2020? What a weird year. Festivals and gigs? Cancelled. Trips? Cancelled. Social interaction? Cancelled (for the most part). So while everyone has been sat at home – either working remotely, furloughed or not working at all – getting used to “the new norm” without seeing our favourite musicians or hanging with friends, it’s understandable this might take its toll on our mental health. And for the artists whose livelihoods have been affected? Mental health in the music industry is a relatively unexplored topic, but a few pioneers have spoken out about their own experiences, encouraging others to do the same.
“Millions are still struggling”
Imagine your brain as an organ with muscles, doing its own workout every day so it can stay healthy – that might be through yoga, meditation, being outdoors, doing some reading, enjoying some alone time or talking to a therapist, whatever works for your brain.
A June 2020 report published by the Mental Health Foundation referenced that almost one in five UK adults felt hopeless. One of the groups most seriously affected was young adults, with almost one-third of 18- to 24-year-olds surveyed saying they felt hopeless as a result of the COVID-19 pandemic. “What our research shows is that even as lockdown is easing, millions are still struggling,” said Dr Antonis Kousoulis, Director at the Mental Health Foundation.
It’s not only regular folk who struggle. While we think mental-health maintenance may be easier for famous musicians who lead luxurious lifestyles, an increasing number of artists have been speaking out about the importance of mental health and opening up about their personal struggles.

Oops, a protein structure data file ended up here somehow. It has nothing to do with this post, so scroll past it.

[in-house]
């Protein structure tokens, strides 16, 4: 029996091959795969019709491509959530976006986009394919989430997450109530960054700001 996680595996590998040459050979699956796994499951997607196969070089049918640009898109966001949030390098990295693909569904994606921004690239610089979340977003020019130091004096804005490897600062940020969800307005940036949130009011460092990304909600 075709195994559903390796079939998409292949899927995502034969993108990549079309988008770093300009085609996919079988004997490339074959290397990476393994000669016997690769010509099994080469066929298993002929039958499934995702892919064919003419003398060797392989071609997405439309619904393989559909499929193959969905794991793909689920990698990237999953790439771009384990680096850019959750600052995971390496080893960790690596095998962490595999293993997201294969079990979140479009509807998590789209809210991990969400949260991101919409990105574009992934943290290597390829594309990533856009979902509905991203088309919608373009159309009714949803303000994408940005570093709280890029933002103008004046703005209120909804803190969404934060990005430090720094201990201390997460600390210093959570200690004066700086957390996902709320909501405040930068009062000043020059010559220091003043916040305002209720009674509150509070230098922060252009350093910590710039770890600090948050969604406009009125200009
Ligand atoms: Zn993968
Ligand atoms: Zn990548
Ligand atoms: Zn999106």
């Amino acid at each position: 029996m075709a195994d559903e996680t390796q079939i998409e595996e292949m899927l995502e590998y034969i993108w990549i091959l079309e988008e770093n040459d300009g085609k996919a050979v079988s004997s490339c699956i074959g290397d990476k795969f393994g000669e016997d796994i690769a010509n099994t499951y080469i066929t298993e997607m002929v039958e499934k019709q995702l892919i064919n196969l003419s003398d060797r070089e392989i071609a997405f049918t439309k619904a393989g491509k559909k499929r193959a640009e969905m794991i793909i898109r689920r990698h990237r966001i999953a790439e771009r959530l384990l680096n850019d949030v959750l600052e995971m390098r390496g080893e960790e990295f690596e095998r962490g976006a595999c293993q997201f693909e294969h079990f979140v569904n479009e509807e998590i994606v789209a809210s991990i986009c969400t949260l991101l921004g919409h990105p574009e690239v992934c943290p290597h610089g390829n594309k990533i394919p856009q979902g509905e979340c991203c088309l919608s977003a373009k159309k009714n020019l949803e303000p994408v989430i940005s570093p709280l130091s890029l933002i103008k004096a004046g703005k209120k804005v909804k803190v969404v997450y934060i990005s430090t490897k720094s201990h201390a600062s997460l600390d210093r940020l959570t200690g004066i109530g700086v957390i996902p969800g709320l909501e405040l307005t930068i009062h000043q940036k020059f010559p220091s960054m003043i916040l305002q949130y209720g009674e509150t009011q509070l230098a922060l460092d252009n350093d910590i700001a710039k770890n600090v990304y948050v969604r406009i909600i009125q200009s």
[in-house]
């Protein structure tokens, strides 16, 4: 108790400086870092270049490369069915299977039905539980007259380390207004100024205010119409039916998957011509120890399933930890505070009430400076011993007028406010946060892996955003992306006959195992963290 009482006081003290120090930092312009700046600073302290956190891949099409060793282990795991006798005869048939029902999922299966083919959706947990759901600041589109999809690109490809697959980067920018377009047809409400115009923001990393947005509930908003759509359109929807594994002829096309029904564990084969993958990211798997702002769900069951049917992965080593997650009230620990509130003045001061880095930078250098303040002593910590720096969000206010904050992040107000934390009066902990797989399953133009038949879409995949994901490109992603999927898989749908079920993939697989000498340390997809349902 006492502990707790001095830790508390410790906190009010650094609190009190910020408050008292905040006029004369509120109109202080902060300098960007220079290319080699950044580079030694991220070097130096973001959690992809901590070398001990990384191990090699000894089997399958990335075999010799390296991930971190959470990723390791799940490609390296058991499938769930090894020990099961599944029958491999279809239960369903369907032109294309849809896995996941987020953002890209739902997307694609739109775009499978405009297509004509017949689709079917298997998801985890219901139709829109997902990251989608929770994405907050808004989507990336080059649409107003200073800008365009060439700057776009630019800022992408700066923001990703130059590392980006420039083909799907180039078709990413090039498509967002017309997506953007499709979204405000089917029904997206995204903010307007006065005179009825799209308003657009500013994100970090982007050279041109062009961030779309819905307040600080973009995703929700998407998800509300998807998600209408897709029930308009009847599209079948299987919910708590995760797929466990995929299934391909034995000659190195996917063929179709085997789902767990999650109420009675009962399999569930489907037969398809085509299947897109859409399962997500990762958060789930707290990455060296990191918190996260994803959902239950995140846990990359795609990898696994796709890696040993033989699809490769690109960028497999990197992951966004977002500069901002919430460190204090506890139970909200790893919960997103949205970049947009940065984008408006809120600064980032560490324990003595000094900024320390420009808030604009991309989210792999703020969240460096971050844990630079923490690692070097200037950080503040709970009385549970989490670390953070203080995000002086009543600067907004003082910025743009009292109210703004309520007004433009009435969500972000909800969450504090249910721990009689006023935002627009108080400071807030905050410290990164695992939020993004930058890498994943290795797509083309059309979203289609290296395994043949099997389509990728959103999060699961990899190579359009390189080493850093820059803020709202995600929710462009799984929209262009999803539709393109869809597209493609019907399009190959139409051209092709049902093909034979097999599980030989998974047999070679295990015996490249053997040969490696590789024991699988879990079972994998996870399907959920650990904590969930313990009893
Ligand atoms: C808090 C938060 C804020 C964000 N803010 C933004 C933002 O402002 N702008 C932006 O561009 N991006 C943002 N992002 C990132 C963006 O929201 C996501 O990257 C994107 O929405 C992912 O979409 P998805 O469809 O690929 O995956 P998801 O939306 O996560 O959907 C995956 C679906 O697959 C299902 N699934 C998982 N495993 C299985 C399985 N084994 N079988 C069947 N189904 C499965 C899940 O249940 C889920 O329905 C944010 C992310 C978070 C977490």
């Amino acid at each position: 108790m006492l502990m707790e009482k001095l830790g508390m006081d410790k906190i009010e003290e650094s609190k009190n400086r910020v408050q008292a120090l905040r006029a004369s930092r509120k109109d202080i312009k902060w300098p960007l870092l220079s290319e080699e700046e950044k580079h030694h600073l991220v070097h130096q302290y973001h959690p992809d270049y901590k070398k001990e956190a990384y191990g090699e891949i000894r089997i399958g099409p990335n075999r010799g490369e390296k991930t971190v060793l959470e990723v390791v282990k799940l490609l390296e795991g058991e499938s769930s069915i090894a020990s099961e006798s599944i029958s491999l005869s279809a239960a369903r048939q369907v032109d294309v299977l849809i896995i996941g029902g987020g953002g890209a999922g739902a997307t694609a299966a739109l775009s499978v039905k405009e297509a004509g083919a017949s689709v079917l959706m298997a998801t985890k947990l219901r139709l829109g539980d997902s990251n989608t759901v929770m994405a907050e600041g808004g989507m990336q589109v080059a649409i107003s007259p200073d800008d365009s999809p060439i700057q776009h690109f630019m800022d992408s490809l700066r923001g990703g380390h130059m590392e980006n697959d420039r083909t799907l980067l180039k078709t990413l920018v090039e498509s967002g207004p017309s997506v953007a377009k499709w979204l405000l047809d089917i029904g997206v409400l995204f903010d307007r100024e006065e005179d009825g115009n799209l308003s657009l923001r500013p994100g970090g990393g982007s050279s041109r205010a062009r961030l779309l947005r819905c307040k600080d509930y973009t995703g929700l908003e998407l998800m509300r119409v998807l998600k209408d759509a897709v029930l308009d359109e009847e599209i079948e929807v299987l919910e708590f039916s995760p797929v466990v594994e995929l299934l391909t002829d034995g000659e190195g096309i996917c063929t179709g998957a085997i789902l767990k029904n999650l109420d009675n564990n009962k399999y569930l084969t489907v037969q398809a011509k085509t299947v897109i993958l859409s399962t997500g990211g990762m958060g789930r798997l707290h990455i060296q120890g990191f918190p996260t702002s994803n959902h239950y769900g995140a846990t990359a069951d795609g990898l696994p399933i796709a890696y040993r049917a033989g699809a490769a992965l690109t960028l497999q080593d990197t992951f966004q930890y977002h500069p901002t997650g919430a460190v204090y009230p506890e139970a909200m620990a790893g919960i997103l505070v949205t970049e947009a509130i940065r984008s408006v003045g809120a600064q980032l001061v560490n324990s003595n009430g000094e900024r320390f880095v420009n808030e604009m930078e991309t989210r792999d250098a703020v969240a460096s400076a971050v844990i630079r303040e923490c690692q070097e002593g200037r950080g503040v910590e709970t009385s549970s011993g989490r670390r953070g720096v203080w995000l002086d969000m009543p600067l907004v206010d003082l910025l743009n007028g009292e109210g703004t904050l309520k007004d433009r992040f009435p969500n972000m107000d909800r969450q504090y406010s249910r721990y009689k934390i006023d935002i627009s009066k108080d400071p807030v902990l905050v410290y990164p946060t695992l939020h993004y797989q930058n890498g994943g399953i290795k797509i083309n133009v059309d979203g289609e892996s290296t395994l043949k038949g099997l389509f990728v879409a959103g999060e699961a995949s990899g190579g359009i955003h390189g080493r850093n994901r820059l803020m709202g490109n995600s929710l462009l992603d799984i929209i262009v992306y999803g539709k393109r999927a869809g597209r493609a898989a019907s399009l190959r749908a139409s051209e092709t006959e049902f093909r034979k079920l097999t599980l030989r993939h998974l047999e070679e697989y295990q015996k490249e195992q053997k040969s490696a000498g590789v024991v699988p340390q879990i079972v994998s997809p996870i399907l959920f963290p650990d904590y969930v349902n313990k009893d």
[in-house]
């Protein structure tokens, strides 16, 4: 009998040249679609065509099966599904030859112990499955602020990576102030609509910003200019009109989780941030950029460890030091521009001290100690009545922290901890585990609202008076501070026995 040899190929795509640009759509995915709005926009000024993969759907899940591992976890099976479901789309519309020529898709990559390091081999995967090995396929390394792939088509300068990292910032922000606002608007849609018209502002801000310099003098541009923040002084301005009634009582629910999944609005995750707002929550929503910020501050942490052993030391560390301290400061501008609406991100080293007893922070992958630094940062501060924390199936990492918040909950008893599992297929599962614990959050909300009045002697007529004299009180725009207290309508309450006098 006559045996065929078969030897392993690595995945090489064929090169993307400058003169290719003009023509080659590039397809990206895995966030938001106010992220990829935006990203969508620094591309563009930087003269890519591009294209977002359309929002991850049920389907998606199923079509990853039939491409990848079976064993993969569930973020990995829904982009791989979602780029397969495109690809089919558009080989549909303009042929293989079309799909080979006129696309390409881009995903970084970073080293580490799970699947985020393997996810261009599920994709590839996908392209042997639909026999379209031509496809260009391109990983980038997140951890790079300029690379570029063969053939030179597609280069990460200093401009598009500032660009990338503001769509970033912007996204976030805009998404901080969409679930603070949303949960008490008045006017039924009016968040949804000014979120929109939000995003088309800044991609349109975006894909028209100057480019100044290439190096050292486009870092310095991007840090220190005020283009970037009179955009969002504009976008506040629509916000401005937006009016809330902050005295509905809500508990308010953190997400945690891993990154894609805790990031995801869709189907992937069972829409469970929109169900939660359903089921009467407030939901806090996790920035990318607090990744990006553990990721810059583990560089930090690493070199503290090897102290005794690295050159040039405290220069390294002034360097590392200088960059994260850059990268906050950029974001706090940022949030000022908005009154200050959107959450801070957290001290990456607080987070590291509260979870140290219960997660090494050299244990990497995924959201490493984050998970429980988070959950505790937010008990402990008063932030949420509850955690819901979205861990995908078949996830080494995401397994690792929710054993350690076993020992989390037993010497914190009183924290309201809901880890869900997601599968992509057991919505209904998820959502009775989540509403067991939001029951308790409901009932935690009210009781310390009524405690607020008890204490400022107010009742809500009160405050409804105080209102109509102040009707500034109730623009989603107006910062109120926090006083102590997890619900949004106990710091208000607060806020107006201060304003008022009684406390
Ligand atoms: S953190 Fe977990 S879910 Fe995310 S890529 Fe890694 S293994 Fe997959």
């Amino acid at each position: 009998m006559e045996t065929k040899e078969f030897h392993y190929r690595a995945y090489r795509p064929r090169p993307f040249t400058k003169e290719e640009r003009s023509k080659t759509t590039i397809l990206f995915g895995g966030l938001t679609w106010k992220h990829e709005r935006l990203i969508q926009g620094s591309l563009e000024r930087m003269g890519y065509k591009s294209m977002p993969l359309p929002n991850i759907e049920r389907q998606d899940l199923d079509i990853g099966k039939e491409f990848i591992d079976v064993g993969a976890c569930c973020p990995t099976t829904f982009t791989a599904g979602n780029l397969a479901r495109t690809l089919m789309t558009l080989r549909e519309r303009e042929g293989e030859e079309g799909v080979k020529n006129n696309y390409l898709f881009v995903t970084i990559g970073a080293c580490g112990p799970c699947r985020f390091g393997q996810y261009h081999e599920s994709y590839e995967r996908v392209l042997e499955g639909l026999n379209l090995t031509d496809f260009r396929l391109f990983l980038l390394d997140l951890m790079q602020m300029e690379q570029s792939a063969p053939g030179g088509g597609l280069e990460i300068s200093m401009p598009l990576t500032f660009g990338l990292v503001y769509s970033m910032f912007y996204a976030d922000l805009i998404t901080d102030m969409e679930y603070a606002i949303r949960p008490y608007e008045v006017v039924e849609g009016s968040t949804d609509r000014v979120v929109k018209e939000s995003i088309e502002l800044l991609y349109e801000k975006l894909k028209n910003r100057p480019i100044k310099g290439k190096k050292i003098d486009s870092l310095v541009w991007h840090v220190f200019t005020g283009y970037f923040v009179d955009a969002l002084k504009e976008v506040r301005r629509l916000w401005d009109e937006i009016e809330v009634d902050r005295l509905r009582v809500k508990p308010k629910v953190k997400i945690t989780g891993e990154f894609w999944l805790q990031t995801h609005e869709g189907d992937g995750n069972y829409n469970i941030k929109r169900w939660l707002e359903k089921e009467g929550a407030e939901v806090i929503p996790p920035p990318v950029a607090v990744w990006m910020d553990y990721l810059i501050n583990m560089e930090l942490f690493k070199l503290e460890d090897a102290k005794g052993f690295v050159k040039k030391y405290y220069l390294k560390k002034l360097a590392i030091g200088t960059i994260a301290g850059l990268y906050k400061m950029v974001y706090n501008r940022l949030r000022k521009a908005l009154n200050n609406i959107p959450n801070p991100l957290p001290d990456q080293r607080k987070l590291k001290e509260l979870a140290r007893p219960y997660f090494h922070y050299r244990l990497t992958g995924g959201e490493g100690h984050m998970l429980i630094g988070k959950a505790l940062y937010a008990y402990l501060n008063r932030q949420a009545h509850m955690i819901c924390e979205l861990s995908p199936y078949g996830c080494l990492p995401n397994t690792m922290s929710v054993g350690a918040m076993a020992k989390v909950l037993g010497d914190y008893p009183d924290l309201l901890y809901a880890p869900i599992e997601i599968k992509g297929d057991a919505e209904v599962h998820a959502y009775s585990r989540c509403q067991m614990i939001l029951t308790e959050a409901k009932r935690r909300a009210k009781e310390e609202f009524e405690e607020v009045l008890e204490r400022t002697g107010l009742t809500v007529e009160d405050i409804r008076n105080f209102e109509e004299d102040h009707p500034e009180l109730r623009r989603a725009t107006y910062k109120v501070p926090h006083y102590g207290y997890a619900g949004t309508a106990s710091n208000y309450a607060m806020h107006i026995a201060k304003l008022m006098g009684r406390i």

Mental health in the music industry
Mental health is becoming more important than ever and yet the topic is still not commonplace enough in everyday conversations. A number of artists are, however, going out of their way to help combat that stigma, and have begun to speak about mental health in the music industry. The truth is, every single person should feel as confident speaking about their mental health as they do their physical health, and that’s a movement we’d like to get on board with.
So what advice are these artists giving?
Don’t worry about “labelling”
Alanis Morissette, famous for 90s hit Ironic and being one of music’s best-known alt-rock female artists, released her song Diagnosis in April 2020, and it touched the hearts of listeners everywhere (especially those who also knew the struggles of mental health). Singing of feeling debilitated, as if she were folding in on herself, Morissette sings, “Call it what you want/’Cause I don’t even care anymore/Call me what you want to/To make yourself comfortable.”